Chiropractic care and risk for acute lumbar disc herniation: a population-based self-controlled case series study.
Eur Spine J. 2017 Oct 16;:
Authors: Hincapié CA, Tomlinson GA, Côté P, Rampersaud YR, Jadad AR, Cassidy JD
PURPOSE: Chiropractic care is popular for low back pain, but may increase the risk for acute lumbar disc herniation (LDH). Low back pain is a common early (prodromal) symptom of LDH and commonly precedes LDH diagnosis. Our objective was to investigate the association between chiropractic care and acute LDH with early surgical intervention, and contrast this with the association between primary care physician (PCP) care and acute LDH with early surgery.
METHODS: Using a self-controlled case series design and population-based healthcare databases in Ontario, Canada, we investigated all adults with acute LDH requiring emergency department (ED) visit and early surgical intervention from April 1994 to December 2004. The relative incidence of acute LDH with early surgery in exposed periods after chiropractic visits relative to unexposed periods was estimated within individuals, and compared with the relative incidence of acute LDH with early surgery following PCP visits.
RESULTS: 195 cases of acute LDH with early surgery (within 8 weeks) were identified in a population of more than 100 million person-years. Strong positive associations were found between acute LDH and both chiropractic and PCP visits. The risk for acute LDH with early surgery associated with chiropractic visits was no higher than the risk associated with PCP visits.
CONCLUSIONS: Both chiropractic and primary medical care were associated with an increased risk for acute LDH requiring ED visit and early surgery. Our analysis suggests that patients with prodromal back pain from a developing disc herniation likely seek healthcare from both chiropractors and PCPs before full clinical expression of acute LDH. We found no evidence of excess risk for acute LDH with early surgery associated with chiropractic compared with primary medical care.
PMID: 29038870 [PubMed - as supplied by publisher]
The Global Spine Care Initiative: a review of reviews and recommendations for the non-invasive management of acute osteoporotic vertebral compression fracture pain in low- and middle-income communities.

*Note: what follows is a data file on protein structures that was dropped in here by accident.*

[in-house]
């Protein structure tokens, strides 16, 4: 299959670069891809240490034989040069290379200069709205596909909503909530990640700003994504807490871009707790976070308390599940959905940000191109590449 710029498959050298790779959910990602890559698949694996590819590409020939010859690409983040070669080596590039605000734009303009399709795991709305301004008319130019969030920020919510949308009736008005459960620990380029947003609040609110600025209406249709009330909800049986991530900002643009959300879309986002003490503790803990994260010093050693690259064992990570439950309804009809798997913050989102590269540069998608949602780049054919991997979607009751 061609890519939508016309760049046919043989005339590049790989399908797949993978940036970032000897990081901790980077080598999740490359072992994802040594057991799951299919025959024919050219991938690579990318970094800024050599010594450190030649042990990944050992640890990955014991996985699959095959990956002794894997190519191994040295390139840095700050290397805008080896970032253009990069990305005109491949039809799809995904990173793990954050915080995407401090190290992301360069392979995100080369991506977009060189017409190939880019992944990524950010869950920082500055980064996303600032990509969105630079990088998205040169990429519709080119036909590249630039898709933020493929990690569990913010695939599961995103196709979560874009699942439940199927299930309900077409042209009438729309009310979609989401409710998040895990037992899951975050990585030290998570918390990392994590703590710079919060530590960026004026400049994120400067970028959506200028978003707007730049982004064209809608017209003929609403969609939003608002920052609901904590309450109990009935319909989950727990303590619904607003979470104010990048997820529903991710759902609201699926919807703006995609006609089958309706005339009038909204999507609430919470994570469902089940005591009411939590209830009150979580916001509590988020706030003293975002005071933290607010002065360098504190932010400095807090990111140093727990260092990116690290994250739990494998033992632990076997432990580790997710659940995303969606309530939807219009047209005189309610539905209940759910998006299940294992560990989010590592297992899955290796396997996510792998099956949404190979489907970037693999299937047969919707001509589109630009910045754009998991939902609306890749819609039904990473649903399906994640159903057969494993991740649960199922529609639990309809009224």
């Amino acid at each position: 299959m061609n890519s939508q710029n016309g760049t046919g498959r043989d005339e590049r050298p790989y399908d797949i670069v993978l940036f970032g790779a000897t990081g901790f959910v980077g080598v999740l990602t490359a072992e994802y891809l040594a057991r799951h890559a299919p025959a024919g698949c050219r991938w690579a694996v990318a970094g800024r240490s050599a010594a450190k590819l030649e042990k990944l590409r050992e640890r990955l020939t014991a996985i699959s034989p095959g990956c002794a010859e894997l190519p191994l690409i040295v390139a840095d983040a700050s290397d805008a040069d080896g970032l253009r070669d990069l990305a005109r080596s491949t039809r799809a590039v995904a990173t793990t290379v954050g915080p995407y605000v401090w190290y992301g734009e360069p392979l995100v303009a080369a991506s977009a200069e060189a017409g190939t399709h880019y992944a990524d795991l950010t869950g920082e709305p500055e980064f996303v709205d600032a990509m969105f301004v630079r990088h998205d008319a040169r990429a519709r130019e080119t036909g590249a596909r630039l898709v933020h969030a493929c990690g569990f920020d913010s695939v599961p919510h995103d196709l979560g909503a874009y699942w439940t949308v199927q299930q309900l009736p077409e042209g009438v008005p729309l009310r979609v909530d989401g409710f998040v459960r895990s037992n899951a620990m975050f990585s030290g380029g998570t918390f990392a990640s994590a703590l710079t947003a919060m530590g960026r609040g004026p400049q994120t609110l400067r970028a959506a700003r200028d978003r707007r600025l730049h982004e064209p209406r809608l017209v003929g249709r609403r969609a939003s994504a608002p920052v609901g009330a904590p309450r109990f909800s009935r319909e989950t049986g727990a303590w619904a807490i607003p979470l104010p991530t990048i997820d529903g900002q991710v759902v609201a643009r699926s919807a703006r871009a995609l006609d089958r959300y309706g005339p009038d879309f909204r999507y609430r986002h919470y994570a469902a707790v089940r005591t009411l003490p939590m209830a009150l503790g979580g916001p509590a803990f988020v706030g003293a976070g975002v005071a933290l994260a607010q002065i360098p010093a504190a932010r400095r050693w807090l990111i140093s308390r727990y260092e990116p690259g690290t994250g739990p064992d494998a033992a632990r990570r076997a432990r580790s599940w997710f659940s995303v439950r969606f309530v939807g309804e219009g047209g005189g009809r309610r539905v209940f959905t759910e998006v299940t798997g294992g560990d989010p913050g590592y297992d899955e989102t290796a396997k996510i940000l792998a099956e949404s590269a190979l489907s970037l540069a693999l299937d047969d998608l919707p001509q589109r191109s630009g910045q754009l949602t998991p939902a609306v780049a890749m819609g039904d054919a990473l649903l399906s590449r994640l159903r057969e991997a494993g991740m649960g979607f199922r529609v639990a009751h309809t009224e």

Eur Spine J. 2017 Oct 16;:
Authors: Ameis A, Randhawa K, Yu H, Côté P, Haldeman S, Chou R, Hurwitz EL, Nordin M, Wong JJ, Shearer HM, Taylor-Vaisey A
PURPOSE: The purpose of this review was to develop recommendations for non-invasive management of pain due to osteoporotic vertebral compression fractures (OVCF) that could be applied in medically underserved areas and low- and middle-income countries.
METHODS: We conducted a systematic review and best evidence synthesis of systematic reviews on the non-invasive management of OVCF. Eligible reviews were critically appraised using the Scottish Intercollegiate Guidelines Network criteria. Low risk of bias systematic reviews and high-quality primary studies that were identified in the reviews were used to develop recommendations.
RESULTS: From 6 low risk of bias systematic reviews and 14 high-quality primary studies we established that for acute pain management, in addition to rest and analgesic medication, orthoses may provide temporary pain relief, in addition to early mobilization. Calcitonin can be considered as a supplement to analgesics; however, cost is of concern. Once acute pain control is achieved, exercise can be effective for improving function and quality of life.
CONCLUSION: The findings from this study will help to inform the GSCI care pathway and model of care for use in medically underserved areas and low- and middle-income countries. Conservative management of acute pain and recovery of function in adults with OVCF should include early mobilization, exercise, spinal orthosis for pain relief, and calcitonin for analgesic-refractory acute pain.
PMID: 29038868 [PubMed - as supplied by publisher]